KISHORE HARI, March for Science: Science has been political since the time of Galileo. Nothing has changed between now and then. But it’s important that we are nonpartisan because this is a march for science, and that unifies everyone around the world.
MILES O’BRIEN: But the idea has drawn controversy from some scientists, who are concerned march organizers are also advocating a host of other liberal social causes.
The rally in Boston happened in the midst of the annual meeting of the largest scientific society in the world, the American Association for the Advancement of Science.
The organization is supporting the political mobilization of many of its members.
Physicist and former Democratic Congressman Rush Holt is the CEO.
RUSH HOLT (D), Former U.S. Congressman: This would be — it’s purported to be a demonstration for science, the very idea of science, the essence of science. Isn’t that a wonderful idea?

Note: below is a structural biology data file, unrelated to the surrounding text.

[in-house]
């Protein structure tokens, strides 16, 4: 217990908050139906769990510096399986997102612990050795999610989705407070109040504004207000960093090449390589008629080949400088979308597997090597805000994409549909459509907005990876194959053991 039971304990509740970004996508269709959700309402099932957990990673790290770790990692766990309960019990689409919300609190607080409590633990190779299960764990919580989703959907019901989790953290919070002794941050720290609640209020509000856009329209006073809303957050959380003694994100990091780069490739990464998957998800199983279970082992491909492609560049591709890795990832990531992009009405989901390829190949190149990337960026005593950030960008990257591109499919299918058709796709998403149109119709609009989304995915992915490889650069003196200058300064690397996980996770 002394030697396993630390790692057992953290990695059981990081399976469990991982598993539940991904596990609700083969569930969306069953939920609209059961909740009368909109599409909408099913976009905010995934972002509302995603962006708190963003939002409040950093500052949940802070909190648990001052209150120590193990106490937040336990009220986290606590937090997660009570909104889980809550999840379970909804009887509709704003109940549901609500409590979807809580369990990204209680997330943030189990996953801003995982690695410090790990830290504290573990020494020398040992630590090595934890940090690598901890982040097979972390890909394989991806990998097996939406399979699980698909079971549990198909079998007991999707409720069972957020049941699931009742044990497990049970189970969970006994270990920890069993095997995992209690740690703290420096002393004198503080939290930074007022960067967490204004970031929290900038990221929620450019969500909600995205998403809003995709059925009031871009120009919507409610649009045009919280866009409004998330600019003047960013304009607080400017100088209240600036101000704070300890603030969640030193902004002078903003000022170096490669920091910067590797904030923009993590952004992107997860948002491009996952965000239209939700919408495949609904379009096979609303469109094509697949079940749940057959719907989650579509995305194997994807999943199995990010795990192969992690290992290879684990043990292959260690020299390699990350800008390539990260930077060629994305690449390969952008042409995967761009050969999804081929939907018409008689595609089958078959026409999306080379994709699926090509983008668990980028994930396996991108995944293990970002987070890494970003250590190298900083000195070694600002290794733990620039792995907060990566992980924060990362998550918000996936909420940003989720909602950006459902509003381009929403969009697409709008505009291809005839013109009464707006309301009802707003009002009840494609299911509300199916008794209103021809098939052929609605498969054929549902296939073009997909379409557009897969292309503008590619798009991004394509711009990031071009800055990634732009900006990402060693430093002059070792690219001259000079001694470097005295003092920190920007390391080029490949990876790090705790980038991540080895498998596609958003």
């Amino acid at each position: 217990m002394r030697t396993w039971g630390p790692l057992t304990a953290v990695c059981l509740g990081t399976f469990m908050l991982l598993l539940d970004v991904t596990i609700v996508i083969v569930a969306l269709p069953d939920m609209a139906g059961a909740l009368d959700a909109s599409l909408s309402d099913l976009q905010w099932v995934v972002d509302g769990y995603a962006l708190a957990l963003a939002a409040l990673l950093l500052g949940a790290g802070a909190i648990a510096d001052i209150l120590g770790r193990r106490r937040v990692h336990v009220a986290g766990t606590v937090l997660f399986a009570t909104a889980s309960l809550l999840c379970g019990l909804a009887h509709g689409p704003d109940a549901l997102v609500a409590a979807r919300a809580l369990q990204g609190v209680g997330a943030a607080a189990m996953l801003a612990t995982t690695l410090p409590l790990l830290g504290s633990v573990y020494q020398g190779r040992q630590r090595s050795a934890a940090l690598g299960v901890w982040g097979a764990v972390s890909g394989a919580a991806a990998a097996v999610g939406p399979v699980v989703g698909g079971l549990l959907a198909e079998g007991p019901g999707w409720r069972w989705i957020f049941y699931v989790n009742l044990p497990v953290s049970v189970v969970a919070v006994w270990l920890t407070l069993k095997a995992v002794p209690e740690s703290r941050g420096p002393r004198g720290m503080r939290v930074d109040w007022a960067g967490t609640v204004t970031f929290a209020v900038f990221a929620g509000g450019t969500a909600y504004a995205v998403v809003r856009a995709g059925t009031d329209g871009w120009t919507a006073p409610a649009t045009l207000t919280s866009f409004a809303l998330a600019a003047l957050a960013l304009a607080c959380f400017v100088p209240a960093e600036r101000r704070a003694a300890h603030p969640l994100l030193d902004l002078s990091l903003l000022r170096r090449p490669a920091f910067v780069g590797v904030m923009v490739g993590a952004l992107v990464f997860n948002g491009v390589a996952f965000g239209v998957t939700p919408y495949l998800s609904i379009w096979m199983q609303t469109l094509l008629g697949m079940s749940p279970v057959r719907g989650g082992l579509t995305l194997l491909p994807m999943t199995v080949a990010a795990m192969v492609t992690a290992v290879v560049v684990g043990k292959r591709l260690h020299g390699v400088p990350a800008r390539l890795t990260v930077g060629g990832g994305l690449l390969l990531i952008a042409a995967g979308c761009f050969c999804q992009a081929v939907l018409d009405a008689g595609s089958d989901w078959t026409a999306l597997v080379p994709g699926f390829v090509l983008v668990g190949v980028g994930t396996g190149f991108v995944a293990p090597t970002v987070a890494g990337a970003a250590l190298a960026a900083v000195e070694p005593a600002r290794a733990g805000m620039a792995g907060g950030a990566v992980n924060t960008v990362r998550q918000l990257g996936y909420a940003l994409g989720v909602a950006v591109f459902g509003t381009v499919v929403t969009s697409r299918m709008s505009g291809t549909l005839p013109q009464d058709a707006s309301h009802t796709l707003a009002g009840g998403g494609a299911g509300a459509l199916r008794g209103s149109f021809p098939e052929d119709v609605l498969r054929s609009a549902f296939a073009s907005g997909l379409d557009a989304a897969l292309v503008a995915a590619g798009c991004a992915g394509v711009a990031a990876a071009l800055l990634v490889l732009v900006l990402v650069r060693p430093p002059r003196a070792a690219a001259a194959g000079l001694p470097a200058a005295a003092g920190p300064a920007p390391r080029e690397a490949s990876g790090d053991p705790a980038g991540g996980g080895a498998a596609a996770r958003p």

NAOMI ORESKES, Harvard University: This rally isn’t about promoting a particular policy. It’s about promoting the idea that the scientific enterprise as a whole improves our lives.
MILES O’BRIEN: Naomi Oreskes is a scientist and a professor of the history of science at Harvard University. She has written extensively about the role of politics, special interests and science. For most of history, she says, scientists had to be politically and publicly engaged in order to fund their research.
But, in the U.S., that changed after World War II, when federal funding started flowing into laboratories.
NAOMI ORESKES: We lost the sense of a kind of civic obligation, or reciprocal obligation, that if we expect the taxpayer to pay for what we do, that we also should — that they have an expectation that we should be spending time explaining it.
And I think that breakdown, that reciprocal communication breakdown, has had real consequences in our lifetimes.